Grassland Spills by Jonathan Morris

Grassland Spills

Paper, Typewriter

Jonathan Morris, University of Wisconsin-Madison

In Collaboration with Dr. Christian Andresen, Department of Geography, University of Wisconsin-Madison

This piece was inspired by the work of Dr. Christian G. Andresen in western Alaska. His research has focused on the melting of permafrost in the Alaskan Arctic. This melting is driven by rising temperatures as a result of global warming. Dr. Andresen has documented how the melting of the permafrost creates pools of water scattered throughout the tundra. These pools of water give life to microbes which metabolize plant matter and reproduce, thus releasing potent greenhouse gasses into the atmosphere: specifically, methane.

Dr. Andresen’s research documents yet another example of anthropogenic influence which heightens the impacts of climate change. The piece uses graphs and clippings from Dr. Andresen’s research to symbolize our knowledge of climate change in the Arctic. The words of the poem represent the pools of water that feed into this feedback loop of temperature increase. Knowledge of this phenomena reframes our representation of water in the Arctic, as permafrost melts and is represented through ever-expanding pools of water.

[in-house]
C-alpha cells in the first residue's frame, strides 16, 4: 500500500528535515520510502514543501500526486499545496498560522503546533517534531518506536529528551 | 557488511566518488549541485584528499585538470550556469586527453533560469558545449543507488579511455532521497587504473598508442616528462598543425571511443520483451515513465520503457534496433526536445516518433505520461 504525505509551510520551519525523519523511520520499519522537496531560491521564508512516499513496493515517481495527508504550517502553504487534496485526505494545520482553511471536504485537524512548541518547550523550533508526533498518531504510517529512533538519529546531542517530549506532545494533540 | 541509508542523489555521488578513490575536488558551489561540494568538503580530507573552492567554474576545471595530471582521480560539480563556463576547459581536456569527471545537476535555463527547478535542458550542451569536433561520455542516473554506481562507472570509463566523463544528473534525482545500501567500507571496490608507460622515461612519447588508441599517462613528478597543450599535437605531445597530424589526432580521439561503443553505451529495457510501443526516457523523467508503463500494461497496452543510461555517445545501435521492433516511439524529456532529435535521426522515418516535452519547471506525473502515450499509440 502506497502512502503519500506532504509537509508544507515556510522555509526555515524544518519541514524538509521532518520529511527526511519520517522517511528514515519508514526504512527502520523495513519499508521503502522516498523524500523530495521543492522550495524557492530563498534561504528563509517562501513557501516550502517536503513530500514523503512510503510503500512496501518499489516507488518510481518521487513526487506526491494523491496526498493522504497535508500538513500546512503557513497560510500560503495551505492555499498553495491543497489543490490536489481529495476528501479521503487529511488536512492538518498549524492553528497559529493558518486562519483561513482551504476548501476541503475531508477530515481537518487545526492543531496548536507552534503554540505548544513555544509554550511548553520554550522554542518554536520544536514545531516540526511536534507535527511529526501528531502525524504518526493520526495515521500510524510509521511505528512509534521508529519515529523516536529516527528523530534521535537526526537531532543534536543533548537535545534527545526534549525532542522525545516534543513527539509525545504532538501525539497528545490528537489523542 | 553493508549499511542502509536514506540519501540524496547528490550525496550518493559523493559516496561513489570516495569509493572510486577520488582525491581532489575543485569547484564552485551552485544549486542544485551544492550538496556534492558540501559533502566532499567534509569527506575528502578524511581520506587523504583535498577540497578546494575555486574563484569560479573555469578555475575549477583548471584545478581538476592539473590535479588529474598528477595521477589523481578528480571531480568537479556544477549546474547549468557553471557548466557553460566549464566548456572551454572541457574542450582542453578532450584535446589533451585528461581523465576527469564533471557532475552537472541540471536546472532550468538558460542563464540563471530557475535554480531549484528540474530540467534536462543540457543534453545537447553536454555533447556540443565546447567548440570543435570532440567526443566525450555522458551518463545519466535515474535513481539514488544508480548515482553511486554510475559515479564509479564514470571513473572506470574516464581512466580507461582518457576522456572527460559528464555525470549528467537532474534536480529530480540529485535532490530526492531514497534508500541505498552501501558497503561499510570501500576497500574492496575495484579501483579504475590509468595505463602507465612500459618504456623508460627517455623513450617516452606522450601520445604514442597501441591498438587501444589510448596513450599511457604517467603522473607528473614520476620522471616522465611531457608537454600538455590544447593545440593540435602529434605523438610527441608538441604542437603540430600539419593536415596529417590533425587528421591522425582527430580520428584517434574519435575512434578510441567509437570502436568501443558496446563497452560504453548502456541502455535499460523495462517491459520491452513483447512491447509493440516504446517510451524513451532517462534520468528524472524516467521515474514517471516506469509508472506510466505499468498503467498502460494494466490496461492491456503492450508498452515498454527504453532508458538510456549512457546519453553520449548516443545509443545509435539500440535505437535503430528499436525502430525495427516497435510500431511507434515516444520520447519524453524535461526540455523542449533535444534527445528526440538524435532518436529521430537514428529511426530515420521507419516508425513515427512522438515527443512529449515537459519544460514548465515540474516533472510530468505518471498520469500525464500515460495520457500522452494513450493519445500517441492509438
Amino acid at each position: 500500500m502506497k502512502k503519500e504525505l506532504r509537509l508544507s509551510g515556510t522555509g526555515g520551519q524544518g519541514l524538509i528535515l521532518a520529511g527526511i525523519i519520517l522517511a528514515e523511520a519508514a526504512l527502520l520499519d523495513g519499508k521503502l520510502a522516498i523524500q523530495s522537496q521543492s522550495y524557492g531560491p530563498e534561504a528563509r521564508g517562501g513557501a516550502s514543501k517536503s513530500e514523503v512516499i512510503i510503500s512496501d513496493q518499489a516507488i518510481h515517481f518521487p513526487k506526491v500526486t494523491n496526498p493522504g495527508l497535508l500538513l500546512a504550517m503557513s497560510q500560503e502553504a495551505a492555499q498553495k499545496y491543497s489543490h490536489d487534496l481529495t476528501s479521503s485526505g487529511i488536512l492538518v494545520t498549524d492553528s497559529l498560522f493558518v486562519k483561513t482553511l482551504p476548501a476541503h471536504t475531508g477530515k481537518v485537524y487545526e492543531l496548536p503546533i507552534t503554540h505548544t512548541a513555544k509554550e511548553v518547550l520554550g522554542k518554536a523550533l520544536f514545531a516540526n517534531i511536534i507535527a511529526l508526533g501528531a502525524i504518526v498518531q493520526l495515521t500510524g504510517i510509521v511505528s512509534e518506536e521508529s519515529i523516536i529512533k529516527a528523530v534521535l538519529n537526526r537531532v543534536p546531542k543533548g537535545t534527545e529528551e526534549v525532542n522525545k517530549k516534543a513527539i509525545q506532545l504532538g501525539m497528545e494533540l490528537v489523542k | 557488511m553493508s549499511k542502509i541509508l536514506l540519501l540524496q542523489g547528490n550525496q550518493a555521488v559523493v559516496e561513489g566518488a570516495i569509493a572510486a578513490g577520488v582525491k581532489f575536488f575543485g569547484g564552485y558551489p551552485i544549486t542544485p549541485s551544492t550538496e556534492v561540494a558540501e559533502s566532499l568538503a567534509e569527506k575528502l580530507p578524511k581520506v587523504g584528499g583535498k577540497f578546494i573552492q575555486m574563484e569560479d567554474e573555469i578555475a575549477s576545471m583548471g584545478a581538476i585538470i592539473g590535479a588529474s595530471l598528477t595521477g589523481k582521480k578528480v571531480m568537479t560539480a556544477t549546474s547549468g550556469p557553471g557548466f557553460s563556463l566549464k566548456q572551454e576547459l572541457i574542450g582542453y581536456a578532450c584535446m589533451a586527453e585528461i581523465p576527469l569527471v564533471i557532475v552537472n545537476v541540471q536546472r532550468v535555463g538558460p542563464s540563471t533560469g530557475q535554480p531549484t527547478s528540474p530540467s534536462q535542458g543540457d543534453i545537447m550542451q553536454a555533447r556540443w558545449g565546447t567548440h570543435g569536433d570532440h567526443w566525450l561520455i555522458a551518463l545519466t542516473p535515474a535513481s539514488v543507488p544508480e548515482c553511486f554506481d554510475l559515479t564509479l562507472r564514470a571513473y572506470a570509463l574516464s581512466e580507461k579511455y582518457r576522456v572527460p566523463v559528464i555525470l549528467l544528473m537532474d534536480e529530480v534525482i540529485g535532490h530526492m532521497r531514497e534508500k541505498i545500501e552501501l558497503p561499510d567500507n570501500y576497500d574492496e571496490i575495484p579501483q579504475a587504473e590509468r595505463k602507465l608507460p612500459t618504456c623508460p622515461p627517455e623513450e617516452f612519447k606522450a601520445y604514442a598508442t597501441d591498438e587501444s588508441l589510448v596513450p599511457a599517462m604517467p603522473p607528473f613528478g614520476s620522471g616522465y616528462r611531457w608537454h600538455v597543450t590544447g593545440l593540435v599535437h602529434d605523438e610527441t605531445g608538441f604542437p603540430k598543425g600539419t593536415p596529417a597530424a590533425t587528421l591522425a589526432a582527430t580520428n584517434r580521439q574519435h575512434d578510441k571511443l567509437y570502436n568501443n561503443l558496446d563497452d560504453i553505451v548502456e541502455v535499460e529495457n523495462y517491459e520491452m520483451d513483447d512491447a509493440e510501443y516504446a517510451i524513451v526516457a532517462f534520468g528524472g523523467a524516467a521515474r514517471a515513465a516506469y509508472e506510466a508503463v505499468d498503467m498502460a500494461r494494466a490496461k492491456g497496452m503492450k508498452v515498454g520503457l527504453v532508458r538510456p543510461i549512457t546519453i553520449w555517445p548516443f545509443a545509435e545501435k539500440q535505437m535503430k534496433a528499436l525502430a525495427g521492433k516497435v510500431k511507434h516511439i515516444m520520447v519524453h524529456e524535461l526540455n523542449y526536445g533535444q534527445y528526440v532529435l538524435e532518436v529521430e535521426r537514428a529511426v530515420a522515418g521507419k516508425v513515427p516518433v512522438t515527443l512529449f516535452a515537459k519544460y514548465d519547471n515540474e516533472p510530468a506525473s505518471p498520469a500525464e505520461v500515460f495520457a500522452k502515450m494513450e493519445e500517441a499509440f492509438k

This piece is meant to emphasize the importance of awareness of these phenomena. Water in all its forms is a key aspect of life on Earth. Change in water as a result of climate change is something that should alarm us; we should take notice before the impacts become too great to reverse.


Jonathan is a Sophomore at UW-Madison studying Psychology with certificates in History and Statistics. He has always been drawn to art as a means to represent complex worldly phenomena. Jonathan hopes to continue to use poetry in the future to integrate powerful ideas into artistic representations. Email:

ABOUT THE Water Partner

Dr. Andresen is an Assistant Professor in the Geography Department at the University of Wisconsin Madison and head of the Andresen Research Group. His background is in environmental sciences and remote sensing applied to Arctic terrestrial and aquatic systems. Visit